FRANKLIN STREET WORKS TO BECOME AN ART POP-UP SHOP In celebration of its two-year anniversary, Franklin Street Works Galleries is hosting its first fundraiser party Saturday, Nov. 23, 5-8 p.m. The fundraiser will highlight the collaborations in contemporary art, urban planning, publishing, new media and other fields that have made the space a leading cultural destination in the region. “Art Shop! The Show” will provide the backdrop to the fundraiser and is on view through Dec. 1. The galleries will be transformed into a colorful pop-up shop offering hundreds of new and existing multiples made by artists the space has partnered with in its first two years. Everything in the shop will be for sale the day of the party. Many of the items in “Art Shop!” are being made

especially for the event. This is a once-in-a-lifetime opportunity to purchase affordable items by artists who have exhibited at major galleries and museums across the globe. All proceeds will benefit Franklin Street Works. Event tickets are $35 and are discounted for members and students at $25. The party and sale will diversify and grow Franklin Street Works’ funding base in support of the not-for-profit’s unique contemporary art exhibitions and programming. To purchase tickets, visit the Eventbrite page at franklinstreetworksartshop.eventbrite.com or visit the “Get Involved” page on Franklin Street Works’ franklinstreetworks.org/get-involved/.

Visit FCBuzz.org for more information on events and how to get listed. 18 Week of November 18, 2013 • FairField County Business Journal

Presented by: Cultural Alliance of Fairfield County


FAIRFIELD COUNTY

BUSINESS JOURNAL ATTACHMENTSFILED Coughlin, Rosanna and Kevin M. Coughlin and Saugatuck Construction Group L.L.C., Wilton. Filed by Connecticut Community Bank N.A., Norwalk. Property: 102 Kent Road, Wilton. Amount: $385,682.19. Filed Oct. 30. Martin, Elsie and Keith Martin, Norwalk. Filed by Notre Dame Convalescent Home Inc., Norwalk. Property: 19 Rock Meadow Road, Norwalk. Amount: $143,286. Filed Oct. 29.

ATTACHMENTSRELEASED Marmo, Peggy M. and Frank Marmo, et al., Newtown. Filed by Cartus Relocation. Property: 1 Valley Field Road, Newtown. Amount: $250,000. Filed Oct. 30. BANKRUPTCIES Lagoon Development Corp., 1100 Summer St., Stamford, chapter 11, filed Oct. 31. Case no. 13-51721. Assetts: $1 million to $10 million. Liabilities: $1 million to $10 million. Creditors: UVA Construction Co. $2.2 million, Frigolino Brothers Construction $350,000, NYC DEEP $55,029, Totilo & Co. $30,250, Magenic Real Estate Services L.L.C. $9,675 and Richard Herzbach $1,964, Type of business: corporation. Debtor’s attorney: James Berman, Zeisler & Zeisler P.C., Bridgeport.

COMMERCIAL

Melwood Contracting Corp., contractor for Compo Acres L.L.C. Perform interior alterations at an existing commercial building, Wells Fargo Bank, 374 Post Road East, Westport. Estimated cost: $9,000. Filed Oct. 29.

Associated Design & Development L.L.C., contractor for William J. Fink. Perform interior renovations at an existing single-family residence, 297 Penburn Drive, Fairfield. Estimated cost: $40,000. Filed Oct. 29.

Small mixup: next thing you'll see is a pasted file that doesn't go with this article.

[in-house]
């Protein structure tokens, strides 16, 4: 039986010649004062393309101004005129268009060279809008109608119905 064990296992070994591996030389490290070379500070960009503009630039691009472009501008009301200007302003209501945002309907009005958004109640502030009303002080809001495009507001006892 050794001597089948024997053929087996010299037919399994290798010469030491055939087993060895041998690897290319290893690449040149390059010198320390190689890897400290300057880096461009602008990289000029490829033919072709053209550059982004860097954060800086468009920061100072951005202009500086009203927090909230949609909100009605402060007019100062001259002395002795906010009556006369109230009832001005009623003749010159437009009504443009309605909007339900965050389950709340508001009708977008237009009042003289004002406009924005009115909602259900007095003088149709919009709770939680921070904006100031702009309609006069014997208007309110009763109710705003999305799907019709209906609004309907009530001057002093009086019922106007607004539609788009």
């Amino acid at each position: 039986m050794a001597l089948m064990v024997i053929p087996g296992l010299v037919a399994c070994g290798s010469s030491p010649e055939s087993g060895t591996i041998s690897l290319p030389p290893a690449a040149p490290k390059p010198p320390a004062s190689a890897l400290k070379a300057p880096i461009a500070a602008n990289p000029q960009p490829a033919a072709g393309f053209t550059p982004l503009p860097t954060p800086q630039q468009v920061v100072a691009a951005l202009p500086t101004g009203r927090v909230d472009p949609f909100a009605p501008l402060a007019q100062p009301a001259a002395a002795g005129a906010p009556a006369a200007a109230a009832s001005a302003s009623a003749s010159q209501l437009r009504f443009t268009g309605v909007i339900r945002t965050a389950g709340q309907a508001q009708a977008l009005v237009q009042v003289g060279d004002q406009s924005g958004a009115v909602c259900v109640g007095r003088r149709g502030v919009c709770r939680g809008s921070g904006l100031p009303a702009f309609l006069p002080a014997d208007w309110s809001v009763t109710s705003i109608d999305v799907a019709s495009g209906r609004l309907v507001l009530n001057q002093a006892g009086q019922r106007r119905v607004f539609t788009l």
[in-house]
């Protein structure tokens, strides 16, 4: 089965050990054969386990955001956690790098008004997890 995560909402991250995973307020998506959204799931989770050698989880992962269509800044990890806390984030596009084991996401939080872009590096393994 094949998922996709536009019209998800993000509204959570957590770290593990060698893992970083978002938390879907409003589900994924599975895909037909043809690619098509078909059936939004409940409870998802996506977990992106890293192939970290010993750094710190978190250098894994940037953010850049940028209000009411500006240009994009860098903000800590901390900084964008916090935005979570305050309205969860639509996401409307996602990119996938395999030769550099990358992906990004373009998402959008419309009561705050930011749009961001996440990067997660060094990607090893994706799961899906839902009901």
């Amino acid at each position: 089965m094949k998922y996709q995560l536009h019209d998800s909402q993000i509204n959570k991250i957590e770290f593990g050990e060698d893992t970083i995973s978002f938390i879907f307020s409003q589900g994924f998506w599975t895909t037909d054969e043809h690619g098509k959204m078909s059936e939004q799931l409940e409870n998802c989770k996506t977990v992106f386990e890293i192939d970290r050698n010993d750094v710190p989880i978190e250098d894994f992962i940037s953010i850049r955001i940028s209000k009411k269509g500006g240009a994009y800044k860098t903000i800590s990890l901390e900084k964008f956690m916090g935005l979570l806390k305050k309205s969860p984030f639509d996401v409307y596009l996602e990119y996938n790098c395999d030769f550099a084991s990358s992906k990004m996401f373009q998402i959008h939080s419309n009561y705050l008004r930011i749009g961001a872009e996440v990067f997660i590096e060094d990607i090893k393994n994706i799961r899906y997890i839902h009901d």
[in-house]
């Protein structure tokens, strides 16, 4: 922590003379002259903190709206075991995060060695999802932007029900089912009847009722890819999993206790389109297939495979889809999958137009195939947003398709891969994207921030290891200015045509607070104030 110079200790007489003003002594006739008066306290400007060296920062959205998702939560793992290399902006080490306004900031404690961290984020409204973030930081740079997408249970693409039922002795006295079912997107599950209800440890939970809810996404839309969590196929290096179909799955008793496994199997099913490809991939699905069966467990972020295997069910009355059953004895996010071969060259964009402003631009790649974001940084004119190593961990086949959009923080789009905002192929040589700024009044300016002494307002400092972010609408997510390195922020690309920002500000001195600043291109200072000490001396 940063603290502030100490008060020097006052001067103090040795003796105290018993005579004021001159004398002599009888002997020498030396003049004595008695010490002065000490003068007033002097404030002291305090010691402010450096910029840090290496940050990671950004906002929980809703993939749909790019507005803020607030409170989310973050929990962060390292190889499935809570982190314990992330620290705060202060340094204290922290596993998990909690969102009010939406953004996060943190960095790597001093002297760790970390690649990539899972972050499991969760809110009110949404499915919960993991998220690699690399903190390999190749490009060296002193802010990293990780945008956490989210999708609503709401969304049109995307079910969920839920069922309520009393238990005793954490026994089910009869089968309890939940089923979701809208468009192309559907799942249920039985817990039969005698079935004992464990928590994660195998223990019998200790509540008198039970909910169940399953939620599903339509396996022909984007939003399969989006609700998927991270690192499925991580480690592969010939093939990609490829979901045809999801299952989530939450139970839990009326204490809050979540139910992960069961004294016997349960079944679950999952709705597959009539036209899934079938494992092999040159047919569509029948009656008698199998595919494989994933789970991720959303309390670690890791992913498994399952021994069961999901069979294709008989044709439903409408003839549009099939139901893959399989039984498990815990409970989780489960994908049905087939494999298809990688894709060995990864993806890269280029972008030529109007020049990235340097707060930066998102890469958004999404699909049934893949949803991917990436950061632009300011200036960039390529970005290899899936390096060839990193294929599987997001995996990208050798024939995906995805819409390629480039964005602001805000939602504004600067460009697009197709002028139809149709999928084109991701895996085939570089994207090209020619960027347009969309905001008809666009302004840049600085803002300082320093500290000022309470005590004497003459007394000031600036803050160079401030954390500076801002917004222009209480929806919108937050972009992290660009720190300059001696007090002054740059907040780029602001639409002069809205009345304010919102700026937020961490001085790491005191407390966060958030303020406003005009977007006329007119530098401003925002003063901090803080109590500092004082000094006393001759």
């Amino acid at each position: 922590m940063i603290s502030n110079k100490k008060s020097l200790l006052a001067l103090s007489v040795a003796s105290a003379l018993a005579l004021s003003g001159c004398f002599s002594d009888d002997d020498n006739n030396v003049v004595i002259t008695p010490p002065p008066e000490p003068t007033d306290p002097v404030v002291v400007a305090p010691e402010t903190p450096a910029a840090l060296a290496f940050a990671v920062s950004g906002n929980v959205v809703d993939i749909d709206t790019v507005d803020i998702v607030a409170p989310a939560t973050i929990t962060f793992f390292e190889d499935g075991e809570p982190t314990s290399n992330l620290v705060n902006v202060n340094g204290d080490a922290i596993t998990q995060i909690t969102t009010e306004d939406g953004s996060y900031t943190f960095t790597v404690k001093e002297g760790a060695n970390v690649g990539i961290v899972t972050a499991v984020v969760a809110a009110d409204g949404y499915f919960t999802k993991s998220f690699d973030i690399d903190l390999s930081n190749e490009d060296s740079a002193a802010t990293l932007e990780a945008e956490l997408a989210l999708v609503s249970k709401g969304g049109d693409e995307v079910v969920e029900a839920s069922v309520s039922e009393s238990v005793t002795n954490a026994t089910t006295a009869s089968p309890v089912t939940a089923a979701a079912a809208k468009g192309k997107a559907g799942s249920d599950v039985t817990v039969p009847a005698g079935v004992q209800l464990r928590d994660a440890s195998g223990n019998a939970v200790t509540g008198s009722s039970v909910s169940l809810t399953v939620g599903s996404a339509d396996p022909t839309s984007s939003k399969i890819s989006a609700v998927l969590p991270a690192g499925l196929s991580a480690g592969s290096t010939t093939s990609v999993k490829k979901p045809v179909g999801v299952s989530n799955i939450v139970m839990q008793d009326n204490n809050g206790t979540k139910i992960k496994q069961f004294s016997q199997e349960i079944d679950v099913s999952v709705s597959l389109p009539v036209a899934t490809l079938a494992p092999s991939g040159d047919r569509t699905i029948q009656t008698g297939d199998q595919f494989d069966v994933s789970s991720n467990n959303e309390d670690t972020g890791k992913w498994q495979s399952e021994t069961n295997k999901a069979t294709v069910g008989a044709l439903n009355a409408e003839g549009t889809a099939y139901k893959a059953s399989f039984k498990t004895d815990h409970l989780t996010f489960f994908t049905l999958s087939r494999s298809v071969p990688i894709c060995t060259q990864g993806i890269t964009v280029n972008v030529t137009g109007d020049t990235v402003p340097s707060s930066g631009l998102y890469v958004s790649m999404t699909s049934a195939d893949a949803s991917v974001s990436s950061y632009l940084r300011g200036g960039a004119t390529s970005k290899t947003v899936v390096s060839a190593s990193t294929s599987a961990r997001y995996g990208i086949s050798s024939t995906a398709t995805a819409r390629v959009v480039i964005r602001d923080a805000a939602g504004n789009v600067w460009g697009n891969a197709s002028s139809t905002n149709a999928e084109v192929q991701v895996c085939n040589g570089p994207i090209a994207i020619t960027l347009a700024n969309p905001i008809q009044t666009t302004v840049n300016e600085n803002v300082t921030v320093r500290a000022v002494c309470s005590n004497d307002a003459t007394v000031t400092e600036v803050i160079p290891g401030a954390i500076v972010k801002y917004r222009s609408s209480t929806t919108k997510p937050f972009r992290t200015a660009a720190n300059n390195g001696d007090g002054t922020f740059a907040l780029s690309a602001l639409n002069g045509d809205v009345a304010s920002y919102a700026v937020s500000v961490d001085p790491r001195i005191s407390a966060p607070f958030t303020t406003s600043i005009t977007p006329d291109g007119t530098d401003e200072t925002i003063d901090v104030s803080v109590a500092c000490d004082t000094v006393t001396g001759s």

1 Glendinning Place L.L.C., Westport. Construct an accessory building with a nonhabitable space for commercial purposes, 1 Glendinning Place, Westport. Estimated cost: $3.8 million. Filed Oct. 29.

Nations Roof East L.L.C., Yonkers, N.Y., contractor for Property CT OBJLW One Corp. Reroof an existing commercial building, 2 Greenwich Office Park, Fourth floor, Greenwich. Estimated cost: $151,777. Filed Oct. 29.

Astrom, Torgny, Norwalk. Perform interior renovations at an existing single-family residence, 13 Morgan Ave., Norwalk. Estimated cost: $12,000. Filed Oct. 30.

BUILDING PERMITS

1 to 5 Ann Street L.L.C., Norwalk. Replacement tenant at an existing space, Sweet Lucy Lynn’s, 77 N. Main St., Norwalk. Estimated cost: $25,000. Filed Nov. 1. 3200 Park Avenue L.L.C., Bridgeport. Replace antennas at commercial premises, 3200 Park Ave., Bridgeport. Estimated cost: $9,000. Filed Oct. 29. 8 Merritt Place L.L.C., Norwalk. Perform roof maintenance to an existing commercial building, 8 Merritt Place, Norwalk. Estimated cost: $10,500. Filed Nov. 1. A.P. Construction, Stamford, contractor for the city of Norwalk. Perform interior renovations at an existing commercial building, 16 King St., Norwalk. Estimated cost: $3.1 million. Filed Nov. 1. DiNardo Management L.L.C., Trumbull. Fit-out an existing commercial building for Marie’s Restaurant, 920 White Plains Road, Trumbull. Estimated cost: $7,200. Filed Oct. 29. Farnsworth, Paul, Torrington, contractor for AG Phase I L.L.C. Install a passenger elevator, 12 W. Main St., Parcel I, Building J, Norwalk. Estimated cost: $73,358. Filed Oct. 29.

Items appearing in the Fairfield County Business Journal’s On The Record section are compiled from various sources, including public records made available to the media by federal, state and municipal agencies and the court system. While every effort is made to ensure the accuracy of this information, no liability is assumed for errors or omissions. In the case of legal action, the records cited are open to public scrutiny and should be inspected before any action is taken. Questions and comments regarding this section should be directed to: Bob Rozycki c/o Westfair Communications Inc. 3 Gannett Drive, Suite G7 White Plains, N.Y. 10604-3407 Phone: (914)694-3600 Fax: (914)694-3680

Office Relocation Management, Farmington, contractor for Pickwick Plaza Associates. Perform interior renovations at an existing commercial building, Merrill Lynch Wealth Management, 2 Pickwick Plaza, Greenwich. Estimated cost: $27,990. Filed Oct. 29. Singer, Moses, Bridgeport. Perform interior renovations at an existing commercial building, 356 to 360 Center St., Bridgeport. Estimated cost: $10,000. Filed Oct. 29. Trust Realty Corp., contractor for 85 Mill Plain L.L.C. Fit-out an existing commercial building for Bar Method, 85 Mill Plain Road, Fairfield. Estimated cost: $1,500. Filed Oct. 30. Urstadt Biddle Properties Inc., Greenwich. Perform interior alterations at an existing commercial building, Pizzaria Bravo, 1460 Post Road East, Westport. Estimated cost: $150,000. Filed Oct. 29. Wilson Properties L.L.C., Wilton. Perform interior alterations at an existing commercial building, 142 Old Ridgefield Road, Wilton. Estimated cost: $30,000. Filed Oct. 25.